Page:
In the wake of this deprofessionalization, we find ourselves without professional careers, and so observe with common sense that we must go into business for ourselves, we must be entrepreneurs. Common sense, of course, as an expression of dominant cultural ideas, is the most ideological of the senses. We’ve become hybrids, hyphenates—just like actor-managers were. While we can think of this positively, that yes, we have diverse interests and opportunities as artists, we should remember the economic conditions that force us to be hybrids: single professional career tracks that would pay for our bills and our retirements are closed off. Lacking single dominant professional identities (as supported by traditional unions), we instead pursue all means: actor, writer, director, marketer, graphic designer, front of house manager, bartender, server, teacher, and so on. I do not mean to impugn hybrid artistic practices, nor to imply that professionals of one stripe lack interests in other specialties, only to point out the realities of the job market. If there are no stable jobs for us as one thing, we must be all things; we must be more creative in order to make a living.
In an essay in The Altantic, ominously titled “The Death of the Artist—and the Birth of the Creative Entrepreneur,” William Deresiewicz discusses this at length:
Now we’re all supposed to be our own boss, our own business: our own agent; our own label; our own marketing, production, and accounting departments. Entrepreneurialism is being sold to us as an opportunity. It is, by and large, a necessity. Everybody understands by now that nobody can count on a job.
Deresiewicz goes on to argue that this is, ultimately, an opportunity for artists. I agree, it is an opportunity—a market opportunity for capital, but not for us artists. Looking at another field is illustrative: the Uber driver is celebrated for using their car and time to be entrepreneurial and make extra money, but in reality is doing the same work as a taxi driver for less pay. Meanwhile, Uber, deploying a true entrepreneurial mindset, harvests profit. And how many of us in the theatre moonlight as Uber drivers? This is the opposite of opportunity, it is exploitation.
We, who should be the mythmakers ourselves, too often glorify our oppression to make it look even more like the freedom that it claims to be.
When we embrace our new hybrid identities and work to defend and justify them, we are trying to make peace with our situation. Fair and reasonable. But too often we celebrate our circumstance when we should condemn it. Our professions are collapsing, being starved by the circulation of capital. We have bought the hype. We, who should be the mythmakers ourselves, too often glorify our oppression to make it look even more like the freedom that it claims to be. What difference is there between the hybrid company manager-producer-director and the glorified Uber driver? While we’re sold the ability to drive our own car on our own schedule or to pursue all of our diverse interests as freedom, we’re actually being forced by capital into being “flexible” just to put food on the table. The starving artist was perhaps always a romantic bohemian myth, and as a romantic myth it has appeal—but I, at least, prefer to eat.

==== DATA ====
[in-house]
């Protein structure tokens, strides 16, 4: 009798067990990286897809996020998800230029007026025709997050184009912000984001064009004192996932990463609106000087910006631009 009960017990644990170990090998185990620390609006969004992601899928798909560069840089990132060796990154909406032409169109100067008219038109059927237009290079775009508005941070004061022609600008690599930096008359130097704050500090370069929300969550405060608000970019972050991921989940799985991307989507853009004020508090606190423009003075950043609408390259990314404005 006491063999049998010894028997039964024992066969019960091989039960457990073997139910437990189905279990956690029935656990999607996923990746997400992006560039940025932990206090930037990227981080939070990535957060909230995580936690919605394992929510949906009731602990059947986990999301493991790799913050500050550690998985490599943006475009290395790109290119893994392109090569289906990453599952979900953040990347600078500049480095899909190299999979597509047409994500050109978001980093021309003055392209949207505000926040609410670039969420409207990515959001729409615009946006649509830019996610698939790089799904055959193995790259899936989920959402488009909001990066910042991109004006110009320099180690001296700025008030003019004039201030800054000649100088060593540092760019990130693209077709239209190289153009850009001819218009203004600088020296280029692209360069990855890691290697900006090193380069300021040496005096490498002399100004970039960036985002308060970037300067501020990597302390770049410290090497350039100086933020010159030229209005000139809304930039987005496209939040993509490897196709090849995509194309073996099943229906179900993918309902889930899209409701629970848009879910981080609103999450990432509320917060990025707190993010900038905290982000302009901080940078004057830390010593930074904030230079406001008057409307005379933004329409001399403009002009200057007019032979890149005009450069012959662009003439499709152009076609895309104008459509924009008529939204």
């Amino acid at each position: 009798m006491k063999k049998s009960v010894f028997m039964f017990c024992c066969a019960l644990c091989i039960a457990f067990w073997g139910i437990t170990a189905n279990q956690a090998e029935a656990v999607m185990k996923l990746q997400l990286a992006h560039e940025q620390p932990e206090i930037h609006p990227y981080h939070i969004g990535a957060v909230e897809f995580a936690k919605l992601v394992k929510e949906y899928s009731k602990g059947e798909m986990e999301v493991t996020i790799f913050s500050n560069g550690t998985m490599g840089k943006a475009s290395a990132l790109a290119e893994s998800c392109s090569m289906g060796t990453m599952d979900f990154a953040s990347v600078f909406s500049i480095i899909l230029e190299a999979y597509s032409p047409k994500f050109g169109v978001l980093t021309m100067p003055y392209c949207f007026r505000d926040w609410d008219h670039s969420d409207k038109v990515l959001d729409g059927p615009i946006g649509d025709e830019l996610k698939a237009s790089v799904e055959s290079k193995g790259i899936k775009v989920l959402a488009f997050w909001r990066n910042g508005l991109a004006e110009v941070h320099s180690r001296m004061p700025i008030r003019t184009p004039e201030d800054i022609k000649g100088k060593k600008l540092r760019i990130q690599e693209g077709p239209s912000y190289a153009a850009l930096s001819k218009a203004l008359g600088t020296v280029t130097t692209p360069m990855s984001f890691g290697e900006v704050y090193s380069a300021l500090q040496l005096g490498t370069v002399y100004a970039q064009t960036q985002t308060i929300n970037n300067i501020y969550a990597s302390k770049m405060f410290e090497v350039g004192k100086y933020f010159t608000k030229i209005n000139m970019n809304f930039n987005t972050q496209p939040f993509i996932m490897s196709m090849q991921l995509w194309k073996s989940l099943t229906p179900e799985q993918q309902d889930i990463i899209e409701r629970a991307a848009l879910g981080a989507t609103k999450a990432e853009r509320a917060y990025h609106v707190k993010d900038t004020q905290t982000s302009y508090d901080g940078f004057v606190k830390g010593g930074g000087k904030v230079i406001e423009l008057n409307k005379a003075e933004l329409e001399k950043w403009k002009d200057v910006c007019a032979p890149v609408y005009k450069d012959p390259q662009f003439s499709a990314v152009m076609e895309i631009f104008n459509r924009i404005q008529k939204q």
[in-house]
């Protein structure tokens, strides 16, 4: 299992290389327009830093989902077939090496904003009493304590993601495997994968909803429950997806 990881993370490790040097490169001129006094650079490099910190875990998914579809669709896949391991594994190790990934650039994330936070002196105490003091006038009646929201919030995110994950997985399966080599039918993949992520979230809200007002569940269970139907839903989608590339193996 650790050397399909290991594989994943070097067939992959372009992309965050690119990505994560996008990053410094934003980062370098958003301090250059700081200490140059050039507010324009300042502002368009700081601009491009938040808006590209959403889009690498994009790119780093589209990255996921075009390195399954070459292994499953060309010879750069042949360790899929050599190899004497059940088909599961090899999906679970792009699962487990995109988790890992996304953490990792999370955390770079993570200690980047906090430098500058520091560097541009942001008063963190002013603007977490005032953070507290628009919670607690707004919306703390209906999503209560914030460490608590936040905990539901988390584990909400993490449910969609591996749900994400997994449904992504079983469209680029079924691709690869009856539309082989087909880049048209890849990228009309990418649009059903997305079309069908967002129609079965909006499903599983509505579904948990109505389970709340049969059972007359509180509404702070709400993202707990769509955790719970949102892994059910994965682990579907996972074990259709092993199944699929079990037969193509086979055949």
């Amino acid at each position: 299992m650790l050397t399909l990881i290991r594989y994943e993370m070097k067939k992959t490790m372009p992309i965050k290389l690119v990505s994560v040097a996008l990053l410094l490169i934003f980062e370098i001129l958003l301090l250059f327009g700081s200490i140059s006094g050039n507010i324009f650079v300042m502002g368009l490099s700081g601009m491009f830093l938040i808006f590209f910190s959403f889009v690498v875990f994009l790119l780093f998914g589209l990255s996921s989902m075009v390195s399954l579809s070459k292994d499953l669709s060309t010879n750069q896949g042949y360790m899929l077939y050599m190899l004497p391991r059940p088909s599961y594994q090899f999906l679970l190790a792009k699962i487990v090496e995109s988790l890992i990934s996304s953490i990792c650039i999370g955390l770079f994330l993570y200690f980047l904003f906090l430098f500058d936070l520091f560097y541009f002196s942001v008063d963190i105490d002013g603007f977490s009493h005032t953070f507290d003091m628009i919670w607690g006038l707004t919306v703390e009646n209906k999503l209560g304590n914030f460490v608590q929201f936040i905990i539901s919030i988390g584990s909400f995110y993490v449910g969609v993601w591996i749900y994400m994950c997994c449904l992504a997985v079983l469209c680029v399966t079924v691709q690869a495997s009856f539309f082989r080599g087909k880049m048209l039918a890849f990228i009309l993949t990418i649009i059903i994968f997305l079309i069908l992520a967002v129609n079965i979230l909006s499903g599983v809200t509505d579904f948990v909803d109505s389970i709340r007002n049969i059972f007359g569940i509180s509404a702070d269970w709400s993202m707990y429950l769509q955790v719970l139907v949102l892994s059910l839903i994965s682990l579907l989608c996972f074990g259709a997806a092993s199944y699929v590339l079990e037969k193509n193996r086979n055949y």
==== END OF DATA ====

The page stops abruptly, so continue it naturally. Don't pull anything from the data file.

When we say we are entrepreneurs, we accept that we don’t deserve to be paid for our work, but are instead assuming some risk, investing for some potential future payoff—and if it never comes, it is because our business plan wasn’t good enough, or we didn’t work hard enough. This is wrong. We deserve to be paid for our work.
Can you name a single playwright who makes their living strictly from writing for the theatre? Whether it’s in a classroom, bar, office, or even in a TV writer’s room, we must all do things so we can eat. Rather than decry this situation, we justify it. People love to tell the story of composer Philip Glass as a plumber and taxicab driver even when he’s a rising star, as if it lends him more credibility. What this story does, instead, is normalize this unacceptable situation—even he had to do it! When we say we are entrepreneurs, we accept that we don’t deserve to be paid for our work, but are instead assuming some risk, investing for some potential future payoff—and if it never comes, it is because our business plan wasn’t good enough, or we didn’t work hard enough. This is wrong. We deserve to be paid for our work.